The Internet has now saturated our lives. We bank using it, shop using it, keep in touch with friends and family using it, do business using it, educate and enrich our lives with it. We have (almost) free and (almost) unfettered access to the sum of human knowledge, growing larger as the Internet and human knowledge itself grow larger…
In the US there is the Bill of Rights, protected under the Constitution. In Europe there is the Human Rights Convention for EU member states – and equivalents in many other territories.
There is an argument that access to the Internet itself should be one of our basic rights. Neither of these statutes includes a definition of our rights on the Internet -yet. Let’s hope it’s not too late.
Internet Service Providers currently serve up pages without deciding what we, the audience, should actually get and without giving anyone preferential treatment. ‘One-Man-and-a-Dog Ltd.’ has the potential to to reach across the ‘net as far as ‘ACME-Mega-Products Inc..’ I can trade in the same on-line space as IBM in Rochester and Jose Padilla in Manila. Spend what you like on branding, marketing, design and scale, but no business should receive preferential treatment in how its’ on-line product is delivered; the rest of us should suffer no relegation to smaller data pipes, throttling, traffic shaping, blocking or surcharging. Everyone around the globe has access to the same Internet and even the smallest entrepreneurs are on equal footing with the leading global enterprises.
But for how much longer?
Major cable and Internet companies (often one in the same) are pressuring regulators and legislators to create fast lanes and slow lanes on the Information Superhighway. Recently Google and Verizon requested net neutrality exemption for wireless Internet – ignoring fixed-line copper, mobile is where it’s at. Other providers are lobbying hard to surcharge services such as Netflix whilst promoting their own equivalent pay-TV and movie services whilst partnered with major studio corporations.
This is the proverbial tip of the iceberg. Small businesses’ on-line presence is in serious jeopardy. Supposing the providers offer fast lane access to corporations that pay to hasten traffic to and from their websites? Who will the majority of customers use – the big fast corporate site, or the slow, slow mom-and-pop store website? Particularly if it’s over a wireless data connection, needed there and then, in the office, on the bus, outside the mall or the concert venue?
Net neutrality has been an enabler of competition, innovation, and fundamental freedoms in digital space. Those are the same reasons why we have the EU Competition Commission and the Anti-Trust Acts in the US. Previous generations have fought long and hard against restraint of trade. A neutral Internet ensures that users face no conditions limiting access to applications and services. Similarly, it prevents discrimination against the source, destination or content of the information transmitted over the network.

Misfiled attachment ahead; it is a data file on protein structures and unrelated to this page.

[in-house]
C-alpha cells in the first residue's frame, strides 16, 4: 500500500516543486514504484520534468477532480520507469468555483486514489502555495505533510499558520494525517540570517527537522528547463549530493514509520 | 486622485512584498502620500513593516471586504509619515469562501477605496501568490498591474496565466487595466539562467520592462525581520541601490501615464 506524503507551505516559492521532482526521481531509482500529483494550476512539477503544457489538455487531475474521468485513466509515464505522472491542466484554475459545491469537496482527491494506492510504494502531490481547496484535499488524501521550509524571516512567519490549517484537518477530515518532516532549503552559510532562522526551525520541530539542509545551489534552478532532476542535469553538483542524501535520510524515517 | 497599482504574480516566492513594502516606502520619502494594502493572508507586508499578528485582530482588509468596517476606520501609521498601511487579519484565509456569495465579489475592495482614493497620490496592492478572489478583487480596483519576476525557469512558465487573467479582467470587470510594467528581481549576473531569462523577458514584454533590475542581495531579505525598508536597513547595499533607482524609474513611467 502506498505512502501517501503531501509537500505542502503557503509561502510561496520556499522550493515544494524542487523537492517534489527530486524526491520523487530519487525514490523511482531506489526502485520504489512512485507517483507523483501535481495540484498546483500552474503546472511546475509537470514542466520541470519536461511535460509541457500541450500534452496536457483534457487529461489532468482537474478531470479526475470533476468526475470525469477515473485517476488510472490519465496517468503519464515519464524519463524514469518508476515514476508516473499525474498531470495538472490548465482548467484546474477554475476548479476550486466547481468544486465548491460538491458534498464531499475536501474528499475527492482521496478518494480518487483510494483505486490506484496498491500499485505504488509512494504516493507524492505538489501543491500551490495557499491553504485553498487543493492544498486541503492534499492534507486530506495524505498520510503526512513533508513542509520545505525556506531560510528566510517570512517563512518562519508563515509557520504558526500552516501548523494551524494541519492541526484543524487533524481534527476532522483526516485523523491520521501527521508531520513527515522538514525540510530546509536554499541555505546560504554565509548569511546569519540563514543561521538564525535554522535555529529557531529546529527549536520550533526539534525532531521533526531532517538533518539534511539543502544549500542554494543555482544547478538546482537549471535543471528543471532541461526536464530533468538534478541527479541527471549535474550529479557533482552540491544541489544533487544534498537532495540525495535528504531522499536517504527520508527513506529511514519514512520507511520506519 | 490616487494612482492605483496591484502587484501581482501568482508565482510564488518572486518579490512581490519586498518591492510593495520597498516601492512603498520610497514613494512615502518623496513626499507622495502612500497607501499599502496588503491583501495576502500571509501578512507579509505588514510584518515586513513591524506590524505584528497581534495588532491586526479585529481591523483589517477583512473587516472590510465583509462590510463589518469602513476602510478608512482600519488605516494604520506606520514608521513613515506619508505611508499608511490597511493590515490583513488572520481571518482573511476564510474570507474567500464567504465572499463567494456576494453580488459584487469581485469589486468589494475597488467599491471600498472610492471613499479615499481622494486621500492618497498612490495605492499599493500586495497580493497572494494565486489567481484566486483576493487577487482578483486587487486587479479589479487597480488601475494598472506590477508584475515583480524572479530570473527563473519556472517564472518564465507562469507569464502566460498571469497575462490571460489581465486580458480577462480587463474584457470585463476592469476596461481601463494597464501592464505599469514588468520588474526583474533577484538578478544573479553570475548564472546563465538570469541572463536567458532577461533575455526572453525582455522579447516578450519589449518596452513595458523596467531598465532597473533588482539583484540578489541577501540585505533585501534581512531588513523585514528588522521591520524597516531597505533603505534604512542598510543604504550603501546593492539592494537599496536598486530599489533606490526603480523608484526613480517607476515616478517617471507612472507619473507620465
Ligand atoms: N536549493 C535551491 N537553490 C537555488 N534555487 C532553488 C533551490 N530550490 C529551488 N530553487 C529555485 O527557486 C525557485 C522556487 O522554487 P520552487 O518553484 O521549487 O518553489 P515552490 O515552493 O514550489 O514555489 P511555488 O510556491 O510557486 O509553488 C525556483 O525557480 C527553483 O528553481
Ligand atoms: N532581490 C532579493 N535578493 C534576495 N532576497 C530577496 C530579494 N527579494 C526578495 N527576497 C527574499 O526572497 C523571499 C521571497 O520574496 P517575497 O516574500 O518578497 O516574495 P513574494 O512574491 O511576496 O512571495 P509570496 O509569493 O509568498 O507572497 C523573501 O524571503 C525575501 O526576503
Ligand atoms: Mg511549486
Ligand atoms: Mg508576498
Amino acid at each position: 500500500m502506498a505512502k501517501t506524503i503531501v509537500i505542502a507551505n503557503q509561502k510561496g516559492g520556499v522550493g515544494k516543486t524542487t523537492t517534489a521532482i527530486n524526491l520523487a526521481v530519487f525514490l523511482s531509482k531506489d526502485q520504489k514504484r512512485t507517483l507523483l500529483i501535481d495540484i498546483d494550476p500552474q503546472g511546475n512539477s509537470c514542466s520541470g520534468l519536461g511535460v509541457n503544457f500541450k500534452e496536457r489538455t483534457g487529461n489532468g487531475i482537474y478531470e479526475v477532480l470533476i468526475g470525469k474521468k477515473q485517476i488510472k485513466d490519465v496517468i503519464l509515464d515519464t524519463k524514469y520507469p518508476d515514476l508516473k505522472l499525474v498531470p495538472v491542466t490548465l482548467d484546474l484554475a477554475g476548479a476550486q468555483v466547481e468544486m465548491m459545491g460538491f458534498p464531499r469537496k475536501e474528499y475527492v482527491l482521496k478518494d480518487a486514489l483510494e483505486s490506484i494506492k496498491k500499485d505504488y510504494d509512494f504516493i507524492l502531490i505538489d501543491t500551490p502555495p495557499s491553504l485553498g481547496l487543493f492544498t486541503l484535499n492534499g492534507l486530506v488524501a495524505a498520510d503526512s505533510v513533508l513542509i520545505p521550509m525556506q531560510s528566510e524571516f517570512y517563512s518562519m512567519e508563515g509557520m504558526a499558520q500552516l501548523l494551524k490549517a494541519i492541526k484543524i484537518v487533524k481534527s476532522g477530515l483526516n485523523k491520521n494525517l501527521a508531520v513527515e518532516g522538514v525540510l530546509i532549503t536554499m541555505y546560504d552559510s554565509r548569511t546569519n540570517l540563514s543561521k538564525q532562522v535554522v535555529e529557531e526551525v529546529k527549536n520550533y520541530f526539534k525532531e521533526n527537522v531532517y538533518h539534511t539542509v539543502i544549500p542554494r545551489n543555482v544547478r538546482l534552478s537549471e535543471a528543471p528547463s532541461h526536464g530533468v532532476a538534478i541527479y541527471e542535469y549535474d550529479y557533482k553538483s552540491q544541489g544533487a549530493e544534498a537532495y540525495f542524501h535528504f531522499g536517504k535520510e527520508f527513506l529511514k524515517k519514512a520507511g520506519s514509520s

However, net neutrality is now under the threat of telecoms operators and content industries that see business opportunities in discriminating, filtering or prioritizing information flowing through the network.
New products are emerging from the low-level carriers. *Products which “…make it possible for your wireless provider to monitor everything you do on-line through traffic analysis and charge you extra for using Facebook, Skype or Netflix.”
“For instance… a Vodafone user would be charged two cents per megabyte for using Facebook, three Euros a month to use Skype and $0.50 monthly for a speed-limited version of YouTube. But traffic to Vodafone’s services would be free, allowing the mobile carrier to create video services that could undercut NetFlix on price.”
You may not care about commerce. You may agree with me that if you want an extra level of service and you can pay for it, then go ahead. We might have to argue over the definition of ‘extra.’
Now suppose we’re looking at opinions, not commerce. Let’s say News International, Fox News, Monsanto and Exxon Oil have all paid to be on the Internet fast lane, as members of the Internet Executive VIP Club, whilst websites and forums belonging to certain independent parties and lobby groups have not; consumer rights groups, conservationists, health-and-safety campaigners, anti-pollution lobbyists, independent councilors or congressmen. No one’s denied their right to free-speech, but suddenly their message is traffic-shaped and filtered to a point where no one can see it – the forums, webinars and video streams are no longer viable.
A scare story? Let’s hope so. Net neutrality matters. No sleep-walking, now. AJS
*Source: Ryan Singley, Wired Epicentre